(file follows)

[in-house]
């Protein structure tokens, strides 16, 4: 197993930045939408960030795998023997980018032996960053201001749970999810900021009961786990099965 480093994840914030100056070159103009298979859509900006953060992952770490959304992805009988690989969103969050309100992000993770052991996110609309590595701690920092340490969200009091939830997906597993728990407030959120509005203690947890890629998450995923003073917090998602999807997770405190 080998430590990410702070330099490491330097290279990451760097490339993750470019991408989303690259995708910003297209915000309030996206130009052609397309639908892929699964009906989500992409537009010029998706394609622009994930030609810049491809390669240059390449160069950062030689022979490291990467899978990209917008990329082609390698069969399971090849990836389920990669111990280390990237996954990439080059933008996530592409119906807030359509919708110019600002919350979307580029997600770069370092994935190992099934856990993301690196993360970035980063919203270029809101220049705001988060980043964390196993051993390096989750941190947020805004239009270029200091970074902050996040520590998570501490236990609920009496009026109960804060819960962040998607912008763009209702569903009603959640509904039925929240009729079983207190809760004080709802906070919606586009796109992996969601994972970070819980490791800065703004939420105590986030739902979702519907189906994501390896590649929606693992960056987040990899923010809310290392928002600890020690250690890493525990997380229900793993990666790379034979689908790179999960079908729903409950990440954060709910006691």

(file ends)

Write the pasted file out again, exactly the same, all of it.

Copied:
[in-house]
């Protein structure tokens, strides 16, 4: 197993930045939408960030795998023997980018032996960053201001749970999810900021009961786990099965 480093994840914030100056070159103009298979859509900006953060992952770490959304992805009988690989969103969050309100992000993770052991996110609309590595701690920092340490969200009091939830997906597993728990407030959120509005203690947890890629998450995923003073917090998602999807997770405190 080998430590990410702070330099490491330097290279990451760097490339993750470019991408989303690259995708910003297209915000309030996206130009052609397309639908892929699964009906989500992409537009010029998706394609622009994930030609810049491809390669240059390449160069950062030689022979490291990467899978990209917008990329082609390698069969399971090849990836389920990669111990280390990237996954990439080059933008996530592409119906807030359509919708110019600002919350979307580029997600770069370092994935190992099934856990993301690196993360970035980063919203270029809101220049705001988060980043964390196993051993390096989750941190947020805004239009270029200091970074902050996040520590998570501490236990609920009496009026109960804060819960962040998607912008763009209702569903009603959640509904039925929240009729079983207190809760004080709802906070919606586009796109992996969601994972970070819980490791800065703004939420105590986030739902979702519907189906994501390896590649929606693992960056987040990899923010809310290392928002600890020690250690890493525990997380229900793993990666790379034979689908790179999960079908729903409950990440954060709910006691």